Gone, but not Forgotten
Little Lake, Inyo Co., CA
Gary B. Speck
is pretty much gone. For those that remember this wonderful
little ghost, it brings back many “Road Trip” memories. Little Lake
is still well signed, still shown on maps, and still has expressway on and off
ramps with its name on them. However,
little remains to mark the site just off US 395 at the southern end of Owens Valley,
in California’s Inyo County.
Lake is named after the small, spring-fed lake
known formerly as Owens Little Lake, and now just plain old Little Lake. The lake used to be a seasonal marsh, until
it was dammed in the early 1900s as a part of the Los Angeles Aqueduct
system. It is bounded on the east and
south by tall black walls of lava, part of volcanic activity that is said to
have taken place about 25,000 years ago.
At the former resort, there was a store, gas station and post office at
the south end of the lake. There was
railroad access along the Southern Pacific Railroad’s Jawbone spur, built in
1908 (or 1911) and followed SH 14 and US 395 north from Mojave, up to Lone
Pine, where it joined with the Carson
& Colorado Railroad line.
town site of Little Lake sat on a flat section of lava west of the highway and
mostly east of the railroad line. It was
famed for its rock-faced, two-story hotel (built in 1923), gas station and a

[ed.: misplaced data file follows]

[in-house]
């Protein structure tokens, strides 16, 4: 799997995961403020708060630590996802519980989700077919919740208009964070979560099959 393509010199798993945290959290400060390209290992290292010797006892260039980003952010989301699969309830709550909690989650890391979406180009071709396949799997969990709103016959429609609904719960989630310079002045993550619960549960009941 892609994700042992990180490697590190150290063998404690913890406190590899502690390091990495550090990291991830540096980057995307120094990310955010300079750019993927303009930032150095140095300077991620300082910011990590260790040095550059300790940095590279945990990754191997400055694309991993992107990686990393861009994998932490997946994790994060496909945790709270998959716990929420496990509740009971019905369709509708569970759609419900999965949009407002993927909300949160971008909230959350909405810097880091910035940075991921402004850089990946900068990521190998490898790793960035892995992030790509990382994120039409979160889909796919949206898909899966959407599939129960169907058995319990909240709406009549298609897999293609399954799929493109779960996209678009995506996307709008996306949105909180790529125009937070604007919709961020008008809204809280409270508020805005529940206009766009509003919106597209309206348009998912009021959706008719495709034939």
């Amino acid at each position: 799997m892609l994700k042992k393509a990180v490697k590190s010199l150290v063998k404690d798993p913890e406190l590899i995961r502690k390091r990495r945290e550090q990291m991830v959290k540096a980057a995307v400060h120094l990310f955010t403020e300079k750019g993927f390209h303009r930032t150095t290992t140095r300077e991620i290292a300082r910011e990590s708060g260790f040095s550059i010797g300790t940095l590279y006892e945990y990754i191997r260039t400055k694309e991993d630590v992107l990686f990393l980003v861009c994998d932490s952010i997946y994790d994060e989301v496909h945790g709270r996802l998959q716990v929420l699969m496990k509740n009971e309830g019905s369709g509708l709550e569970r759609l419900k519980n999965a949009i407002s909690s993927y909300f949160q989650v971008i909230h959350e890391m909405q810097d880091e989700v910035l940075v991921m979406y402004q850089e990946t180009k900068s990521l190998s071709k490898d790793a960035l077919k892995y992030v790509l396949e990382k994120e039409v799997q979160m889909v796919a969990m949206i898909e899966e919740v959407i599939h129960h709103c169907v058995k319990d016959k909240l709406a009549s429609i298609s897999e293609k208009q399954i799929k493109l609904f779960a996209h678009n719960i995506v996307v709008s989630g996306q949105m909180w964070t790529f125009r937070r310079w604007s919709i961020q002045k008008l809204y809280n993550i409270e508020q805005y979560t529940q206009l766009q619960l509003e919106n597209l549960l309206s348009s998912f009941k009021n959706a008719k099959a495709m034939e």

café that served tourists and sportsmen heading north to the eastern Sierras,
or south towards urban Southern California. The old highway entered town through a cut in
the black lava walls, and that cut was adorned with advertising and graffiti
from former travelers. It was in its
heyday in the 1940s & 1950s. The
Little Lake Café and Hotel were “Open 24 Hours … to better serve you.” Sullivan’s Chevron Gas Station was next door
to the café, and their ads asked us to “Stop and Fill ’er
around 1966, US 6/395 was rerouted to the east behind
the town, relegating it to off ramp status.
Beginning in the late 1980s, small road towns like this began to die due
to more fuel efficient, air-conditioned vehicles that didn’t need to stop as
often. In 1982 the trains stopped
running through this part of the line, and in 1989 a fire ravaged the upper
floor of the hotel, and it was closed.
We passed through shortly after and noticed that the lower portion was
used as a private residence. In 1997 the
post office closed, and in the summer of 2001 I noticed the hotel and other
buildings had been torn down, and all buildings except a green cabin on the
west side of the site had been removed.
That cabin is said to have been the post office. The SP railroad tracks in this area were
removed in December 1998, and today, the quiet site is nothing like it was a
mere 50 years ago.
Lake is gone, and remembered fondly by Ghost
Town USA, although nearly forgotten by thousands of other travelers along busy
other recently departed ghost towns, visit our ANOTHER
ONE BITES THE DUST page.
was our Ghost Town of the Month for July 2004.
Sec 17, NE¼ Sec 18, T27S, R38E, Mount Diablo Meridian
35.9366936 / 35° 56’ 12” N
-117.9067408 / 117° 54’ 24” W
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POSTED: June 30, 2004
UPDATED: June 05, 2010
website and all information posted here-in is
by Gary B Speck Publications
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